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DNR bans all outdoor burning

DNR bans all outdoor burning

The Washington Department of Natural Resources has expanded the current statewide burn ban to cover all outdoor burning on DNR-protected lands, with no exceptions.

“All indicators are that we'll continue to have high heat, low humidity and storm systems with winds and lightning. That means huge potential for wildfires,” said Commissioner of Public Lands Peter Goldmark. “We need to do everything we can to minimize danger to people, homes and habitat.”

Hot and dry conditions since early summer have caused very high fire hazard conditions throughout the state. These conditions have caused fires to spread rapidly and challenged firefighting efforts. More than $91 million has been spent so far battling wildfires in 2014, and more than 350,000 acres have burned across the state. There are many weeks to go in this year’s fire season, which usually runs into October.

Avista thanks customers, employees for patience and hard work after storm

Avista thanks customers, employees for patience and hard work after storm

Avista released a big thank-you today to all their customers impacted by last Wednesday's wind storm for their patience during repairs, and to their crews for working non-stop to get everyone back online.

Avista says last week's storm caused the worst damage to their system since a massive ice storm in 1996, nearly 20 years ago. This time around it took nearly 96 hours to restore power to the nearly 40,000 customers left without.

Now that all the power is back on, Avista is getting a better look at the damage. Preliminary numbers show that more than 120 poles had to be replaced after high winds toppled trees onto power lines and snapped poles. That's double their initial estimate.

Dispatchers worked around the clock to prioritize work and dispatch crews to areas of highest need, organizing nearly 14,000 outage reports from customers.

FEMA funds authorized for Carlton Complex fire

FEMA funds authorized for Carlton Complex fire

The Federal Emergency Management Agency (FEMA) has authorized the use of federal funds to help with firefighting costs for the Carlton Complex Fire, burning in Okanogan County, Washington.

FEMA Region X Regional Administrator, Kenneth D. Murphy determined that the Carlton Complex Fire threatened enough destruction to constitute a major disaster. Murphy approved the state's request for federal Fire Management Assistance Grant on Thursday.

When the request was submitted on Wednesday, no homes had burned. Today, dozens of homes and businesses have burned to ash as the fire moved through the small town of Pateros. Nearby Brewster is also under a level three evacuation order, meaning residents must leave the area immediately.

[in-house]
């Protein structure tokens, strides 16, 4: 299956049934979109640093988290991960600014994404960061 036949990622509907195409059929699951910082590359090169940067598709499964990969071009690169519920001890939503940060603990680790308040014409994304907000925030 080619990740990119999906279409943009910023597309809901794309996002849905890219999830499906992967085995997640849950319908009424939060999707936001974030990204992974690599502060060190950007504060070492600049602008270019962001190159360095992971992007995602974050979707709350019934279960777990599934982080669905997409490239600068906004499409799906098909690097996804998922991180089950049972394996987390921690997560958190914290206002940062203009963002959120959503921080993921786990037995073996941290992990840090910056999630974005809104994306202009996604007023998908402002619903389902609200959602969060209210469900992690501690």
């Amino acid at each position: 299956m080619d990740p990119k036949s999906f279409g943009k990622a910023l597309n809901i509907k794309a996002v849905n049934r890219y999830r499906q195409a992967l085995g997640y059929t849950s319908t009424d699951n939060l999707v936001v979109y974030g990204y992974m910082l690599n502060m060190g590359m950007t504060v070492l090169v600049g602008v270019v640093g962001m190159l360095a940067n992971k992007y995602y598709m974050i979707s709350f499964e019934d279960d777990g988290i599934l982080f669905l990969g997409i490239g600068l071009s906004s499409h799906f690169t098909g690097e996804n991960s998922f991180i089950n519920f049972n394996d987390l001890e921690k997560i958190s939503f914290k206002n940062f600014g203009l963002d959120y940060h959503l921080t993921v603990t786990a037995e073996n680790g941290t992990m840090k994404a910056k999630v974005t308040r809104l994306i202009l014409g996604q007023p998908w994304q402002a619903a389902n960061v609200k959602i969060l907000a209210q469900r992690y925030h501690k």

A Red Cross shelter has been set up in the town of Chelan for anyone who needs assistance, including cots, meals and water.

State of emergency declared for 20 counties

State of emergency declared for 20 counties

A state of emergency has been declared in 20 eastern Washington counties due to multiple wildfires threatening homes, businesses and public infrastructure. The National Weather Service has also posted red flag warnings and fire weather watches for hazardous conditions (high temperatures, low humidity, high winds) for much of eastern Washington through Friday.

Impacted counties include:

WSU researchers create gel to keep fields healthy during drought

WSU researchers create gel to keep fields healthy during drought

Washington State University researchers have created a product that could help farmers keep their fields moist during a drought.

Led by Associate Professor Jinwen Zhang, the group created hydrogel pellets similar to the super absorbent material used in diapers. The main difference is what they're made of. While diapers rely on petrolium based gel, WSU researchers have created one out of soy protein.

The pellets swell to hold 250 times their weight in water, and because they are made of biodegradable agricultural material instead of chemicals they leave no residue behind when they disintegrate in the ground. In fact, the soy protein can actually act as a source of nitrogen to help plants grow.

A soy-based product would also lessen dependence on foreign oil imports, and boos the local economy since the U.S. Produces half of the world supply of soy beans.

Wildfire weather in Eastern Washington

Wildfire weather in Eastern Washington

A combination of gusty winds and low humidity is raising the wildfire danger Monday afternoon and evening in parts of Eastern Washington.

The National Weather Service has issued a red flag warning from 2 p.m. to 8 p.m. Monday in the Columbia Basin, including the cities of Wenatchee, Ephrata, Moses Lake, Waterville and Ritzville.

Forecasters expect 15 to 25 mph winds with gusts to 40 as a front blows across the state. With a relative humidity in the 20s or lower, there's a danger any fire would spread rapidly.

The Weather Service says the system will bring a chance of light rain Tuesday to Western Washington and showers and thunderstorms to Eastern Washington.

Early cherry blooms promise good Washington crop

The cherry trees are still in bloom but growers say the 2014 crop in Washington looks promising.

Dan Kelly of the Washington Growers Clearinghouse in Wenatchee says weather has been cooperating. The bloom is nearly a week ahead of usual.

The first cherries should be picked in early June. Growers hope the harvest will last three months, which would give them better sales than with a crop that ripens all at once.

The Columbia Basin Herald reports cherries are grown from the Tri-Cities to Omak and the harvest starts in the south and moves north.